“if obesity, diabetes and I’ll-health is such a problem, why are we allowing junk food sponsors such as McDonald’s to be the main sponsors of the Olympics? When is someone going to grow a pair, and turn down money for the greater good?”

    Many thanks in advance

    Chris Lupton

  3. Ray Lorimer says:

    Hi Fred,

    I am the food consultant for Cricketer Farm and also specialise in Healthier Food & Diet for my own food consultancy business.
    Your article is a timely and interesting argument to use the Olympics as a legacy for improving the nations health in relation to obesity.

    I remember a number of years ago, in Oslo, Norway, watching and being very impressed by very young children outdoors with their parents ski-ing to a high degree of proficiency.

    It is that type of parental responsibility aligned to making exercise both enjoyable and second nature that is I believe key to better overall health. Also I suspect there is a mindset that needs tackling which commits society to changing some simple everday habits such as walking, or cycling, in safety, to school instead of bus or car where practical at least two or three days a week if not everyday.

    I agree that schools also have a responsibility and the journey to school could be become part of the curriculum that allows time for walking and is built into a days education whereby it is mandatory to either walk to school or for those to far away to exercise at school for a period or periods that equate to an agreed number of minutes linked to walking to school using the Harvard Calories Burned in 30 minutes model in the link below.

    Cakorie management and devlopment in reducing obesity is crucial to a healthier diet. I am workng on recipes and comparisons utilising the Harvard link on the basis that I believe strongly that managing calorie input and ouput is crucial and that means exercise. The link has to be used wisely but it could be used innovatively by schools and the catering industry to make calorie reduction both fun and an everday natural activity just like the young Norwegian children who take to skis like ducks to water.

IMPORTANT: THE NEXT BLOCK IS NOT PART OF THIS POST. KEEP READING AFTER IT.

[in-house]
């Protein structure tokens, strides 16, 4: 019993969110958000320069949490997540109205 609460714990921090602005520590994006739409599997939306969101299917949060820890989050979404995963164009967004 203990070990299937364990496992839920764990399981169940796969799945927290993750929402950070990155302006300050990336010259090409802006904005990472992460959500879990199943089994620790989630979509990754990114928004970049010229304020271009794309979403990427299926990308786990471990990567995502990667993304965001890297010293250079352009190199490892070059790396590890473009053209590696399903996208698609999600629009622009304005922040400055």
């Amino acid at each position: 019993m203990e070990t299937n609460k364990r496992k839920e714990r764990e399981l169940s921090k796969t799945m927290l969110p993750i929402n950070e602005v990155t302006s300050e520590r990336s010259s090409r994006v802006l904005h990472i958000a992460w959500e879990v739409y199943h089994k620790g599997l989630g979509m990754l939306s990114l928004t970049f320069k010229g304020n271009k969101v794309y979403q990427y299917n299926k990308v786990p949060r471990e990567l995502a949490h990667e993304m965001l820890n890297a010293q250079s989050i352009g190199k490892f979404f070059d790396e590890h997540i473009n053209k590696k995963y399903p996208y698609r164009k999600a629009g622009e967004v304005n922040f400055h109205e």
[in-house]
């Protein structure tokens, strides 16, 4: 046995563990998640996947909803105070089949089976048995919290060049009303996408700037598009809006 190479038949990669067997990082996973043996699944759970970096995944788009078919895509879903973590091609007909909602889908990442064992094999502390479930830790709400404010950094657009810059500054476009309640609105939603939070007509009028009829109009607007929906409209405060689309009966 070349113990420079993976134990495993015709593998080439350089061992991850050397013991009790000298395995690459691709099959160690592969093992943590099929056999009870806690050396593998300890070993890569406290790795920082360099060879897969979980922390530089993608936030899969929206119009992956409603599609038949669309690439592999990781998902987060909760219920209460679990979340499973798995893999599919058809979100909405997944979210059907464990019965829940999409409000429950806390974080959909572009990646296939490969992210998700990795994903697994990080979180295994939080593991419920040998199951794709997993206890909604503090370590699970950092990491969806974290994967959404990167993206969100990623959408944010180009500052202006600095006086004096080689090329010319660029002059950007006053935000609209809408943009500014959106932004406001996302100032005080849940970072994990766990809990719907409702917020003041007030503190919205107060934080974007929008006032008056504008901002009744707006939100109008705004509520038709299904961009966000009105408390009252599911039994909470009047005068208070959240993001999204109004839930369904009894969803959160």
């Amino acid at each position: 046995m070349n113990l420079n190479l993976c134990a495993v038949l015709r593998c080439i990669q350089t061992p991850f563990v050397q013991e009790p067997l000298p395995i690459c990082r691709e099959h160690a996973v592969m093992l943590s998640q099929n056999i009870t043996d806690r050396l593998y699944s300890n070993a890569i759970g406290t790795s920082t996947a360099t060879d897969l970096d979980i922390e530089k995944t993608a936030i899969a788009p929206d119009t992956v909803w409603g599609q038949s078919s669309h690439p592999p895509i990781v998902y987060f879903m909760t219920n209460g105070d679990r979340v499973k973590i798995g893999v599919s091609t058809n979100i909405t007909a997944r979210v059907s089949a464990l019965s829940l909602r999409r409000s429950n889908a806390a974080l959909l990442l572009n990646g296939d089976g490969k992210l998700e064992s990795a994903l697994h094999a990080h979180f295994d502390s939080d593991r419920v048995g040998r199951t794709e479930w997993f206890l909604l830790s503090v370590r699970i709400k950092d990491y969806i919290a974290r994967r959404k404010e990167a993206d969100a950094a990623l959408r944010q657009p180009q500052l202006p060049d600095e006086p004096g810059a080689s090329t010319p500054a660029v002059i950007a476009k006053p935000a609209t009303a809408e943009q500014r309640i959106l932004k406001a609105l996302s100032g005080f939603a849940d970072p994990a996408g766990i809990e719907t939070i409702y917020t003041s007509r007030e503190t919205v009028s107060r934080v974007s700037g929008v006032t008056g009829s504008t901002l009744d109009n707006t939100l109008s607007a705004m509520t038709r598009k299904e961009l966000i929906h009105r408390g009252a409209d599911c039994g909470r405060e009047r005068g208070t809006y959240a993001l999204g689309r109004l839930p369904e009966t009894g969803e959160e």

Kind regards and now off for a 5 mile run.

    Ray Lorimer

  4. jacqui Morris says:

    The business giants are allowed to sell junk because the revenue in tax from this outweighs costs of ill health I suspect, no different from cigarette sales. The business giants are giants through making so much money largely from the sale of junk food and ciggies-they’re only in it for the money afterall – to make a profit is their aim. People have to make their own choices about giving up junk food and ciggies etc. and this can be a very difficult thing to achieve as you know. They need support and encouragement which is exactly what the likes of Fred Turok and his team and fellow posters (above) are doing but tighter controls on packaging and point of sale and promotional materials are needed – not a week goes by that I don’t get a hand full of promotional literature through my door about pizza, kebabs etc. and so cheap too. Keep up the good work though -you have my support for sure!

  5. gill dickinson says:

    The food industry have a lot to answer for! Because it doesnt matter how active you are if your basic nutrition is poor. Our obesity statistics are scarey – it is now the norm to be overweight or obese in this country. We have to come at the problem from lots of different angles ie tackle how food is grown, marketed, encourage people to be more active aswell as less sedentary (as this is an independent risk factor for type 2 diabetes and heart disease ….even if you are meeting the physical activity guidelines!). Obesity is a complex problem and there is no single solution. Physical activity is even more vital if you are overweight or obese people as it can protect you from long term health conditions. From my experience parkrun is showing the way forward in terms of a legacy of free local provision of physical activity opportunities. In my home town of Stockport we have 4 different parkruns to choose from every saturday! And it is very family friendly and welcoming of beginners